Also of interest: Vice President-designate from Greece Margaritis Schinas, a former commission spokesman, was caught in a storm of criticism about the title of his portfolio, “Our European Way of Life”. While some appreciated the not-so-veiled concerns over migration, others - myself included - were left wondering what this even means, and whether this title included the Jewish way of life and that of all other minorities, or was just meant as reassurance for the right--wing Christian conservatives that form the political home of the new commission president. Vice President Schinas will oversee Commissioner for Equality Helena Dalli, who is known in Malta for pushing through marriage equality in one of Europe’s most conservative countries. She will lead the fight against discrimination and thus may also be dealing with issues of antisemitism, although it remains unclear how responsibilities will be split between the equality and justice portfolios. Without much background of work either with the Jewish community or on matters relating to Israel, it seems a clean slate awaits us for both.
On foreign policy, those hoping they could finally sigh in relief over Mogherini’s concluded term ought to think again. Borrell, a former President of the European Parliament, comes in as high representative-designate with decades of experience as an outspoken and often polemic politician, with some troubling baggage regarding Israel and the region.
Although Borrell lived in Kibbutz Gal On shortly after graduating, where he met his first wife, he seemingly holds on to no positive feelings about Israel - at least as far as his foreign policy positions go.
He has spoken with some praise of the progress made by Iran since the Islamic revolution and Iran’s own state propaganda has described him as tough on Israel and fond of Iran, adding that “the Zionist entity is “wary” of the incoming E.U. foreign policy chief.” A keen supporter of the United Nations Relief and Works Agency for Palestine Refugees in the Near East (UNRWA), he warmly welcomed Mahmoud Abbas to Strasbourg in 2006. We can only hope he will continue to hold the flimsy E.U. line on the conflict. It is worth noting that Borrell has met with B’nai B’rith leadership on the side of the U.N. General Assembly, which is hopefully indicative of his future receptiveness to our concerns.
So as the pieces of the puzzle start coming together and final confirmations of portfolios are announced, it’s sure that we’re entering a new chapter of Jewish and Israel advocacy here in Brussels. As the new B’nai B’rith Director of E.U. Affairs, I’m excited to tackle it all head-on.
Alina Bricman is the Director of E.U. Affairs at B’nai B’rith International. She formerly served as president of the European Union of Jewish Students (EUJS) from 2017 to 2019 and worked for the Representation of the European Commission in Romania and for the Median Research Centre, a Romanian civil society NGO focused on civil engagement and combating xenophobia. She studied political science at the National School of Political and Administrative Studies in Bucharest and at the Central European University in Budapest.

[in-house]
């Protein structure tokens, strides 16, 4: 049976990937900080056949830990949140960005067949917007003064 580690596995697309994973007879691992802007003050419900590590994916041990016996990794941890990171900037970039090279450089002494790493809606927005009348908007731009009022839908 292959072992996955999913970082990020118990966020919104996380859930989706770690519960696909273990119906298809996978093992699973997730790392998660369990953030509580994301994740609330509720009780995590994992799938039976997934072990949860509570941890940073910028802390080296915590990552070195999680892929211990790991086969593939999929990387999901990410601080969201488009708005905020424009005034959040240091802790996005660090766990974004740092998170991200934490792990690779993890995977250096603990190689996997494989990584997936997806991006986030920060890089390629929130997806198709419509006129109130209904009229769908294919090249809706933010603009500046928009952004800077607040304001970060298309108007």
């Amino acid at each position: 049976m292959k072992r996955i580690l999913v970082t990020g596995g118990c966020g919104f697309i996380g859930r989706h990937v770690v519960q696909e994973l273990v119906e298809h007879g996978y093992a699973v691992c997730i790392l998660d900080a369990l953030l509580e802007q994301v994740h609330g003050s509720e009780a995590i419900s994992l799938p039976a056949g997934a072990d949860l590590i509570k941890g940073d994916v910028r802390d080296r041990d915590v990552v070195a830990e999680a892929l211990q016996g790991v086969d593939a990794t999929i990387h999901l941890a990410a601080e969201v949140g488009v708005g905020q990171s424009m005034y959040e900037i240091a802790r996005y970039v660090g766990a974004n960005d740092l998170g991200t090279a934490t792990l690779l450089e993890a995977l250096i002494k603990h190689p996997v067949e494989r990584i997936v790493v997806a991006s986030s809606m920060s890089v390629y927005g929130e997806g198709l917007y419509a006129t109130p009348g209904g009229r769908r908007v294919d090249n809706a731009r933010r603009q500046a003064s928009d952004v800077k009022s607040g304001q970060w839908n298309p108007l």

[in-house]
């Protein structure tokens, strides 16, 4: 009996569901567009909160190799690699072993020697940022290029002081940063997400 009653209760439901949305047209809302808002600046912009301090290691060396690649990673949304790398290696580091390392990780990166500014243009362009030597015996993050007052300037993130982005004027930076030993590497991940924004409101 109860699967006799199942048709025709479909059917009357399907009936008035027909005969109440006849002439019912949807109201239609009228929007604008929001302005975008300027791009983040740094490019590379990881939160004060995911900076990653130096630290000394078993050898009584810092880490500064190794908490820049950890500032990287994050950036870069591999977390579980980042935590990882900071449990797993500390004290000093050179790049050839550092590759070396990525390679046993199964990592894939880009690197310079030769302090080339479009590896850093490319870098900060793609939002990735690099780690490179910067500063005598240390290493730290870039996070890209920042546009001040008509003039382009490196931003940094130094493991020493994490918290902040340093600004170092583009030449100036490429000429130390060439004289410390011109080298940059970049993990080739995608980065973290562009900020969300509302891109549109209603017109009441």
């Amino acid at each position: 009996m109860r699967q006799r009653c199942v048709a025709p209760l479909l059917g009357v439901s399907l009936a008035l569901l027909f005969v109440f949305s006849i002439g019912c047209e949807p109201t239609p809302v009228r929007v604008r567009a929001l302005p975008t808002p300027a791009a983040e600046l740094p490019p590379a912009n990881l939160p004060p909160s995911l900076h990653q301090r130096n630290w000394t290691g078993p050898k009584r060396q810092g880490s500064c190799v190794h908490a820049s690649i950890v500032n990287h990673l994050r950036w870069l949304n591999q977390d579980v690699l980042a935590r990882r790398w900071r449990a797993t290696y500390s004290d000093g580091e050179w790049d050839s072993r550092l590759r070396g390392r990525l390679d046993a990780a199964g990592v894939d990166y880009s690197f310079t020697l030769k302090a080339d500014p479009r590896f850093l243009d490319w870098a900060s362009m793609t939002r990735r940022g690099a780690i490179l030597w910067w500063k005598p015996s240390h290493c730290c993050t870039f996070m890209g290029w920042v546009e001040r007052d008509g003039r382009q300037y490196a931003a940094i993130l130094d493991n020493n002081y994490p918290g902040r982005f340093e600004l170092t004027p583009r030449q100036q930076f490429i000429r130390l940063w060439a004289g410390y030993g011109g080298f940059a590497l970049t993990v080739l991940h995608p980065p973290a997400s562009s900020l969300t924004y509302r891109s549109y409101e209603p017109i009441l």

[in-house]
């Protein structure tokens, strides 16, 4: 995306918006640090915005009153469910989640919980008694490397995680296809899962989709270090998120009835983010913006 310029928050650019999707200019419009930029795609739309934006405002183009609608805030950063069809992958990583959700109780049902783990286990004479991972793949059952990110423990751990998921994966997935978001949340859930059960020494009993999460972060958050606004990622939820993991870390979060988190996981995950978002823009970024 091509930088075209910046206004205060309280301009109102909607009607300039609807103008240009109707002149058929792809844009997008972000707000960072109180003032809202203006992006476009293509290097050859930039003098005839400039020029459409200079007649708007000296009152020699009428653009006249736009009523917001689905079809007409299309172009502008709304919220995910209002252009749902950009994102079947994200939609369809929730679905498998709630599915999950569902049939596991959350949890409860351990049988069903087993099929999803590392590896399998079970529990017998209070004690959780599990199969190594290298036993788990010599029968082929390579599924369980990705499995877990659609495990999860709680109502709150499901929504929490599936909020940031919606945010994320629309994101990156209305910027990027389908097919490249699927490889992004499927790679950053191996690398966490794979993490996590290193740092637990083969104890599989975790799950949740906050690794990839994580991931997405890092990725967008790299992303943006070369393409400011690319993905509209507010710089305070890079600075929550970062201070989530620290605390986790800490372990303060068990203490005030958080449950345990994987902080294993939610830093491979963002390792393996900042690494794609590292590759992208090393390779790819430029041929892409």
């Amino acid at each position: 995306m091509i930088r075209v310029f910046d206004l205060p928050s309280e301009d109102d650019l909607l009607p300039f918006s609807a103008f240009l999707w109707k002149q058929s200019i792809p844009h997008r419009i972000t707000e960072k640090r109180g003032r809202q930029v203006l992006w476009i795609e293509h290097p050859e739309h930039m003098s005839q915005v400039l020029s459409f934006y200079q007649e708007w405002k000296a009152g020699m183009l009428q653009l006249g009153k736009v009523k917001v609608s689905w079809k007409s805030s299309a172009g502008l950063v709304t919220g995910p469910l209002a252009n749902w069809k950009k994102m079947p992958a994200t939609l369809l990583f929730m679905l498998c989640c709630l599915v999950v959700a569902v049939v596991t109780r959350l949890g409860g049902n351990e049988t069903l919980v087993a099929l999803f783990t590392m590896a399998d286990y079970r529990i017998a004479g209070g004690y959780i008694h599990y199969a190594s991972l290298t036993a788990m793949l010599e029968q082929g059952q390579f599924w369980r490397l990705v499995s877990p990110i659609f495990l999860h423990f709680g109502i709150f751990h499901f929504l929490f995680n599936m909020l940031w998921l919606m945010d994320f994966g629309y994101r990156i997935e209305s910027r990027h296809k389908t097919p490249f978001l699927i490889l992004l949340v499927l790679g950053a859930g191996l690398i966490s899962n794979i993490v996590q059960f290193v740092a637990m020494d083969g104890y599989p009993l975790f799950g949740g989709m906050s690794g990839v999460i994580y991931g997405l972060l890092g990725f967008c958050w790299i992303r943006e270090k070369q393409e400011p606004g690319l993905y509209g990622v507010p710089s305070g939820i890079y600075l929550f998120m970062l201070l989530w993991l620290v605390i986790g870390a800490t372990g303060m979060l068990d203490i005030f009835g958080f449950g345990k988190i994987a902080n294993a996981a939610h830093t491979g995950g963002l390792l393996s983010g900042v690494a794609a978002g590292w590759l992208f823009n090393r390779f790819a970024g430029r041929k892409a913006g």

Nearly four years ago, at around the time that the Joint Comprehensive Plan of Action (JCPOA, or as it more commonly known, “the Iran deal”) was reached, I wrote a post for this blog on the “snapback sanctions” part of the deal. The biting U.N. Security Council sanctions—which had brought Iran to the table in the first place—were supposed to be snapped back into place if Iran was not living up to the deal. The snapback sanctions were meant to mollify critics and skeptics who questioned the wisdom of so quickly reversing sanctions on a country that had been found to be cheating on numerous commitments.
My original post went into the cumbersome bureaucratic hurdles that would be necessary before the sanctions could be reinstated. This is the key paragraph:
“Aside from unnecessary bureaucracy, the more serious problem is that the language in the nuclear deal and in the subsequent U.N. Security Council resolution state that it must be a ‘significant’ compliance issue. This is vague—what exactly constitutes ‘significant non-compliance?’ The fear is that the tendency of the world powers will be to minimize or ignore non-compliance issues as not ‘significant’ enough to rise to the level that would require ‘snapback’ sanctions. Why? Because once the U.N. sanctions are re-introduced, the U.N. Security Council resolution ‘noted’ Iran’s stated position that Iran would stop living up to its commitments in the nuclear deal in full. Essentially, the Security Council resolution allowed the ‘snapback’ sanctions to be held hostage by the deal. “